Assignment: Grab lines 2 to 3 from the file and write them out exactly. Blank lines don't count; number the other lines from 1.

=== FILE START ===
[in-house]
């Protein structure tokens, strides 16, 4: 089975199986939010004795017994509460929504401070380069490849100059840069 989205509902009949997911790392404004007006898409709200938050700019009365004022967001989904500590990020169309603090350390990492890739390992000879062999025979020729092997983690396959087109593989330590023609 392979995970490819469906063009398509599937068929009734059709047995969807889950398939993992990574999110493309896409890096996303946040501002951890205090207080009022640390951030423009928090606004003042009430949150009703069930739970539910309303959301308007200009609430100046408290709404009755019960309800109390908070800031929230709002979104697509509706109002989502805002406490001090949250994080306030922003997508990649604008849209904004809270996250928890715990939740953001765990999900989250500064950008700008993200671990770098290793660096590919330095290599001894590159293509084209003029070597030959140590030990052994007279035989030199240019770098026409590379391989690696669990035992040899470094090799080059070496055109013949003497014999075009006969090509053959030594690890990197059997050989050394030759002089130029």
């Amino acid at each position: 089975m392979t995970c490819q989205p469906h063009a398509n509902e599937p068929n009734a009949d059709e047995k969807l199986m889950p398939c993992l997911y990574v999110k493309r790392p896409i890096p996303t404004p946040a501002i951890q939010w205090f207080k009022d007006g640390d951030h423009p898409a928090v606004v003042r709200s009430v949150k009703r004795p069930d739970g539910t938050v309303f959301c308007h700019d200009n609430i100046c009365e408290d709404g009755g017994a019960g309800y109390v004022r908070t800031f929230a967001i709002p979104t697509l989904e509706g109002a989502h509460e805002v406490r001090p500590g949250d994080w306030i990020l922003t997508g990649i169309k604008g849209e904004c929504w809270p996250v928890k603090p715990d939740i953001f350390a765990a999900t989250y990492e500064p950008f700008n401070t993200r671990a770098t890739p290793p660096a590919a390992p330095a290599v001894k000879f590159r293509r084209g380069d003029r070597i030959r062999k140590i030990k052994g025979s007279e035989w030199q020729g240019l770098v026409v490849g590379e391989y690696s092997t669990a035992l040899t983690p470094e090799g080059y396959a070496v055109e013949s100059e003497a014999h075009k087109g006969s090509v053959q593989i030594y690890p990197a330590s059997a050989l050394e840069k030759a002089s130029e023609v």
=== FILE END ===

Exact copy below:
């Protein structure tokens, strides 16, 4: 089975199986939010004795017994509460929504401070380069490849100059840069 989205509902009949997911790392404004007006898409709200938050700019009365004022967001989904500590990020169309603090350390990492890739390992000879062999025979020729092997983690396959087109593989330590023609 392979995970490819469906063009398509599937068929009734059709047995969807889950398939993992990574999110493309896409890096996303946040501002951890205090207080009022640390951030423009928090606004003042009430949150009703069930739970539910309303959301308007200009609430100046408290709404009755019960309800109390908070800031929230709002979104697509509706109002989502805002406490001090949250994080306030922003997508990649604008849209904004809270996250928890715990939740953001765990999900989250500064950008700008993200671990770098290793660096590919330095290599001894590159293509084209003029070597030959140590030990052994007279035989030199240019770098026409590379391989690696669990035992040899470094090799080059070496055109013949003497014999075009006969090509053959030594690890990197059997050989050394030759002089130029």
């Amino acid at each position: 089975m392979t995970c490819q989205p469906h063009a398509n509902e599937p068929n009734a009949d059709e047995k969807l199986m889950p398939c993992l997911y990574v999110k493309r790392p896409i890096p996303t404004p946040a501002i951890q939010w205090f207080k009022d007006g640390d951030h423009p898409a928090v606004v003042r709200s009430v949150k009703r004795p069930d739970g539910t938050v309303f959301c308007h700019d200009n609430i100046c009365e408290d709404g009755g017994a019960g309800y109390v004022r908070t800031f929230a967001i709002p979104t697509l989904e509706g109002a989502h509460e805002v406490r001090p500590g949250d994080w306030i990020l922003t997508g990649i169309k604008g849209e904004c929504w809270p996250v928890k603090p715990d939740i953001f350390a765990a999900t989250y990492e500064p950008f700008n401070t993200r671990a770098t890739p290793p660096a590919a390992p330095a290599v001894k000879f590159r293509r084209g380069d003029r070597i030959r062999k140590i030990k052994g025979s007279e035989w030199q020729g240019l770098v026409v490849g590379e391989y690696s092997t669990a035992l040899t983690p470094e090799g080059y396959a070496v055109e013949s100059e003497a014999h075009k087109g006969s090509v053959q593989i030594y690890p990197a330590s059997a050989l050394e840069k030759a002089s130029e023609v």